Blog: A Mark & A Post
The word content just kills me, how it's so clunky to describe the writing, photography, film/video and audio recordings which are distributed online. It takes exciting stuff and just makes it sound like boring bits of technology in the most functional and uninspiring way.
I'm a big fan of Alton Brown and his new podcast series, The Alton Browncast. In my spare time, I love reading about food, cooking, eating, creating gluten-free recipes, making ice cream, finding out what you can and can't do with crabapples, whatever. I have a stack of vintage Gourmet magazines by my bed. Food writing at its best is like great travel writing; it takes you somewhere else and along the way, you learn something you didn't know. In the first episode I listened to, a guy with an ice cream company described some of the alchemy behind his ice creams and sorbets, with weird ingredients and flavours. I learned to add a little salt to ice cream to enhance the taste and a spoonful of any yellow jam to ice cream or powdered milk to sorbet for texture.
Alton Brown is a great storyteller and in the 'And The Winner Is' episode I listened to last night, he was interviewing the most recent winner of Food Network Star. He was interested in her southern roots and they were talking about pickling. This is a long-form show, more than an hour long, so he's got the room to ask questions more interesting than a TV soundbite. When he asks her to explain how she does her pickles, she starts with the recipe, but he interrupts her to give her a lesson in telling a story. He stops everything to help us all get what makes a good story when you're talking about food and recipes and how to tell it. It was a little meta, and fascinating. Alton Brown has a successful film and tv background as a cameraman before he got into the food thing and what I love about this series is listening to him paint a picture through the narrative of the interview. I feel like a backstage insider to the whole Food TV experience and this interview was like a long, old, New Yorker story for all its richness.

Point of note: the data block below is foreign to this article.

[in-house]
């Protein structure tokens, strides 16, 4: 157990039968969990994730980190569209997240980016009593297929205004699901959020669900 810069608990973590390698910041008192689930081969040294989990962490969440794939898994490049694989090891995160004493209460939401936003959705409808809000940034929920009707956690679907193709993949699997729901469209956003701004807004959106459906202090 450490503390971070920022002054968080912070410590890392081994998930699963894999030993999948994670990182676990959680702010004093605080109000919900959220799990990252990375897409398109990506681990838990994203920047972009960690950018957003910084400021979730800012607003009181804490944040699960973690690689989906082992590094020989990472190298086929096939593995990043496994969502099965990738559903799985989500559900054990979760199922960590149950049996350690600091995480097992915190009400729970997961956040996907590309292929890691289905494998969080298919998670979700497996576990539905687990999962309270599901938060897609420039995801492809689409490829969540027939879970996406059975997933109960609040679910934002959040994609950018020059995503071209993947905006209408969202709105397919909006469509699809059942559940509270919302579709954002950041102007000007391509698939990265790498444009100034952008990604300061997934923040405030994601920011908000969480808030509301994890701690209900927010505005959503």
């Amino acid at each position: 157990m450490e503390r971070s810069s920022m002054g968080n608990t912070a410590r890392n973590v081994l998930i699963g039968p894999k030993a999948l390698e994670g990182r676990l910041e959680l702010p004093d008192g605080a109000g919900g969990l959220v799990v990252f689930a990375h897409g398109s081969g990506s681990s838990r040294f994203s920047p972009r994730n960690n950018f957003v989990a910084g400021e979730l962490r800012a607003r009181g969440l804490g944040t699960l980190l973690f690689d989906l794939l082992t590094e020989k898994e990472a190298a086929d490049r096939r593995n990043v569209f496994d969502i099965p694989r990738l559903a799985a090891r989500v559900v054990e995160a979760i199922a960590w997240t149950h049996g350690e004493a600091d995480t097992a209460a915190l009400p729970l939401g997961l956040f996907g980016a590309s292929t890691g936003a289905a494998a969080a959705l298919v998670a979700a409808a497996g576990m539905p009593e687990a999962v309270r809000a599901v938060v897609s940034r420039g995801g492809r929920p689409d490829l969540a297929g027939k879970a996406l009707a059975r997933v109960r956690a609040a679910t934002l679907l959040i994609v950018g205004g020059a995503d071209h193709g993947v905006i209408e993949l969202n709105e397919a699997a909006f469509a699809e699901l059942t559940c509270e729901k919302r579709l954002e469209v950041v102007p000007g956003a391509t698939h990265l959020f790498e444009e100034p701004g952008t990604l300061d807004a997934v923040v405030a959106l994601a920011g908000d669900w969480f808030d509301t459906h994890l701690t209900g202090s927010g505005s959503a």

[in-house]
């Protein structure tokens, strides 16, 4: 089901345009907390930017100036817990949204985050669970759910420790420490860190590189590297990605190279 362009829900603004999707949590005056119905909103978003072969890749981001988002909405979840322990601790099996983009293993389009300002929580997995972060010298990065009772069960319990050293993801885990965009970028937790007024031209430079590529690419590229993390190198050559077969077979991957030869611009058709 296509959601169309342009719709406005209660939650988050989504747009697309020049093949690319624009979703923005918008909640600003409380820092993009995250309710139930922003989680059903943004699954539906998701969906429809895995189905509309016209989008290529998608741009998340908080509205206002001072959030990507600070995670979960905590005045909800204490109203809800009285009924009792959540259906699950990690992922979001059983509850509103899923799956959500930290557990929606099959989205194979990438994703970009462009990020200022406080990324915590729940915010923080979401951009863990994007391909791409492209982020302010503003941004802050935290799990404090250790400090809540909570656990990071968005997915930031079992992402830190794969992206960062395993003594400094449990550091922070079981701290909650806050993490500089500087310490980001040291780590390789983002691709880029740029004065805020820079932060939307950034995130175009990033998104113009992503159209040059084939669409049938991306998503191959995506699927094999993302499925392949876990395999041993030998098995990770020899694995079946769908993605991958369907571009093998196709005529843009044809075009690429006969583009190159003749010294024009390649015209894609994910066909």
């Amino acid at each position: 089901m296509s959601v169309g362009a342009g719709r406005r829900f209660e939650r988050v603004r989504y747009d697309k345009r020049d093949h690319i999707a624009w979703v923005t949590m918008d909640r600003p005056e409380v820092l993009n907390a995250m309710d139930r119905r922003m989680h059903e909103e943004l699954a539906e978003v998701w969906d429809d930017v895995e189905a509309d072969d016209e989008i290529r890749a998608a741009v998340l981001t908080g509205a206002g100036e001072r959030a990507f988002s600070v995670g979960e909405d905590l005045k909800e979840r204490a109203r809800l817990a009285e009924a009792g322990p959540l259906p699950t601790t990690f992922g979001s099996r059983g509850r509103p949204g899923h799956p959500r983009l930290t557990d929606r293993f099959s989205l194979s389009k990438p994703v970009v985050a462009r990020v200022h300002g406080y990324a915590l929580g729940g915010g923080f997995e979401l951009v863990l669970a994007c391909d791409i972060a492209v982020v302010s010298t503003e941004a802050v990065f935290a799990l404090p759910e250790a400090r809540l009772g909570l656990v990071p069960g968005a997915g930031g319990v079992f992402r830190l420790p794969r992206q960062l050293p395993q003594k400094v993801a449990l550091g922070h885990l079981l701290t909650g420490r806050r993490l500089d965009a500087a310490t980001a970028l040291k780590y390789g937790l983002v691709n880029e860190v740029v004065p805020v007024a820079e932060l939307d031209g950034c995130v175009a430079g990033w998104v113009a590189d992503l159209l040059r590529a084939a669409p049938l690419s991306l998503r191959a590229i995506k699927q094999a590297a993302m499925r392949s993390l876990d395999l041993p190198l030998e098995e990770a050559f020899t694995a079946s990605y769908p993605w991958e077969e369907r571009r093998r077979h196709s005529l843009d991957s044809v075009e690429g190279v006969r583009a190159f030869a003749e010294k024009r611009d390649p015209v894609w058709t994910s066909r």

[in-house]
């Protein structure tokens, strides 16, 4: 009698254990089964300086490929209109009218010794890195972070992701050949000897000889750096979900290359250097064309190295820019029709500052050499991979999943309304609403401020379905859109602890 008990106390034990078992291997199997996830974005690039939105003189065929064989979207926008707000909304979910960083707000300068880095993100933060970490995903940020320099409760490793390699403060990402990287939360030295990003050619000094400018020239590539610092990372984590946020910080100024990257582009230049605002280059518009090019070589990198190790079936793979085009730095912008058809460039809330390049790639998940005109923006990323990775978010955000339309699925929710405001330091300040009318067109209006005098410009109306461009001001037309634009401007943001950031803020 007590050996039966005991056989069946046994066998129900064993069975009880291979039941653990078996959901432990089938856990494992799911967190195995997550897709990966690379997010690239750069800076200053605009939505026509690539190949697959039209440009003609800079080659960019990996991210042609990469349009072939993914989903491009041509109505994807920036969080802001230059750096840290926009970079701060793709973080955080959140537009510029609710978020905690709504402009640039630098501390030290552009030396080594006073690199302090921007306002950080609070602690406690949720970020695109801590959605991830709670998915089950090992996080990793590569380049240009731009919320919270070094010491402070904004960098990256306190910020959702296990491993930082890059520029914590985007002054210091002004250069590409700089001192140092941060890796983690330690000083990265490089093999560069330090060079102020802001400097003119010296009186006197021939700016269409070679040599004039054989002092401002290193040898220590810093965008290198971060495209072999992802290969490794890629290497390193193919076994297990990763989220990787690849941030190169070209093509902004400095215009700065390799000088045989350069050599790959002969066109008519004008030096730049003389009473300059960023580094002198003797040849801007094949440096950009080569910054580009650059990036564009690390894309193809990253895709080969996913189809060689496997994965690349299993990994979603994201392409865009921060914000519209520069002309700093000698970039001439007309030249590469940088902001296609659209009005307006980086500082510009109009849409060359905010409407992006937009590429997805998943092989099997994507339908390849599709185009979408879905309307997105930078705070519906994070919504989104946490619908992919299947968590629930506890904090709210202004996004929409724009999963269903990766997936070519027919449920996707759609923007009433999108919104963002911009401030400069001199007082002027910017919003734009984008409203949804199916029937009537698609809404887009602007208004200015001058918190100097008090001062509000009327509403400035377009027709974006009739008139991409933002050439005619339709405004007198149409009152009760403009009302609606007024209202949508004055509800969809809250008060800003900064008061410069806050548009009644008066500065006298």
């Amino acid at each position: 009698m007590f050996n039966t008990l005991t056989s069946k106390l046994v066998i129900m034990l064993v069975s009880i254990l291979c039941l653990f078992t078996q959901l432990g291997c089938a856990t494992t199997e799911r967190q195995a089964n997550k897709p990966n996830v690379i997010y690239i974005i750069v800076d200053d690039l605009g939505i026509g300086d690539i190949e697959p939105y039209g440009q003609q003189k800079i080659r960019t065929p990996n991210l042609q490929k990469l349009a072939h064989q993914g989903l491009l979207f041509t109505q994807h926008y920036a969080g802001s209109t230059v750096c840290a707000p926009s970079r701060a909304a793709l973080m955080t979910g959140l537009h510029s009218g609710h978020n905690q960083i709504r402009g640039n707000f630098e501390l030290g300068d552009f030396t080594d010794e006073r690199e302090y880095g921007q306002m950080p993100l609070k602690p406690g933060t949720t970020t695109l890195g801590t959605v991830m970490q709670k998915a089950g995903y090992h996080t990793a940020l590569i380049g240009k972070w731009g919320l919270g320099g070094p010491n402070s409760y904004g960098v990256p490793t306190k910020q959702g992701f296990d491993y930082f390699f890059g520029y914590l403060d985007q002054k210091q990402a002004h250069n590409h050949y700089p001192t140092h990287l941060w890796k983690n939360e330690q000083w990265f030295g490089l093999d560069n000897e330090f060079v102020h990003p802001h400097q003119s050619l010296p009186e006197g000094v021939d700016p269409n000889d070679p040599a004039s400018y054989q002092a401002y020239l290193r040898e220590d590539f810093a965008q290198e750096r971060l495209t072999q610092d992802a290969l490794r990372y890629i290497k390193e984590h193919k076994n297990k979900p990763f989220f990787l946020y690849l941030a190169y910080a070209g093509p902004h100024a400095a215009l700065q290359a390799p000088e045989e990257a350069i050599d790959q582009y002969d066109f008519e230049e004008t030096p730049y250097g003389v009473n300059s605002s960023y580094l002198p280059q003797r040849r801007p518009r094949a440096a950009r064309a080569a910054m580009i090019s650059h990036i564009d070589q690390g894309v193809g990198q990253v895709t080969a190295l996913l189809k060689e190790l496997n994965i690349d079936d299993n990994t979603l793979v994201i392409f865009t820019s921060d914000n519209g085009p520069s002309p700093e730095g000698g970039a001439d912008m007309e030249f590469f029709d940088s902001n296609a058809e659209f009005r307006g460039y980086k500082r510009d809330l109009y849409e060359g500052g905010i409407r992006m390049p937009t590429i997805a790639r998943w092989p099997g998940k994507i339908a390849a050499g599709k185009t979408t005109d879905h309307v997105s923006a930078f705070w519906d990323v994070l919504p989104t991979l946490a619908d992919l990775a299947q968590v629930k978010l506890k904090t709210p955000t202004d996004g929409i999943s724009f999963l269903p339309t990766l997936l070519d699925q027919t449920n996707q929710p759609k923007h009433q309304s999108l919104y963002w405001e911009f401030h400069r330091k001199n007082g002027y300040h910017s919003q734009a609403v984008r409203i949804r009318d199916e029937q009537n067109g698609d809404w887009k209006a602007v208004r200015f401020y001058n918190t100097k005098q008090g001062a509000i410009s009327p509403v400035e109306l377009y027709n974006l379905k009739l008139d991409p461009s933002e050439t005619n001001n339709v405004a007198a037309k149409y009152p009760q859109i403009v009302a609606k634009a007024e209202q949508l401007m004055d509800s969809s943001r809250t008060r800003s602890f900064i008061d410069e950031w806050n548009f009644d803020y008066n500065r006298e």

I first liked about Alton Brown's Good Eats series ages ago for his slightly arcane and nerdy deep dives which would fold history and science lessons into a program on, say, salt, while referencing Margaret Visser, a wonderful but not exactly mass media food writer (anthropologist?) who also could go on and on about something like salt. Apparently he's about to launch a new video series on YouTube soon. It's exciting to see him developing new shows which expand from his TV presence in ways that sort of burst with ideas he wants to share about food and the people who make it. For me, the new podcasts and video series are just inspiring. As far as I can see, the series are independently produced and what I admire is his approach to just do it, rather than wait for the gatekeepers of traditional media or brands for permission to create and distribute content.
Online channels are opening up big audiences with niche opportunities for creative people to execute more of a variety of ideas than traditional media allowed and get great stories out to people who are interested without media buyers and broadcast executives getting in the way (and that's got media agencies getting into the content business too). It's huge (Netflix and House of Cards and Orange is The New Black), medium-sized (Jerry Seinfeld's Comedians in Cars Getting Coffee, produced with brand sponsors Acura and Sony) and small (Alton Brown's podcasts don't promote any brands and at the micro end of the spectrum, YouTube is full of video content of best friends or aunts from around the world making their famous dish as if they're a Food TV star). Both as a marketer and as a fan, it's exciting. And I can't wait to see Alton Brown's new series.
Brenda van Ginkel
Every great brand that's making a difference to people or the planet deserves to stand out and be noticed. I write about creative direction and brand strategy for entrepreneurs and those supporting them, packaging concepts with messaging for growth and audience engagement in a crowded, noisy digital space.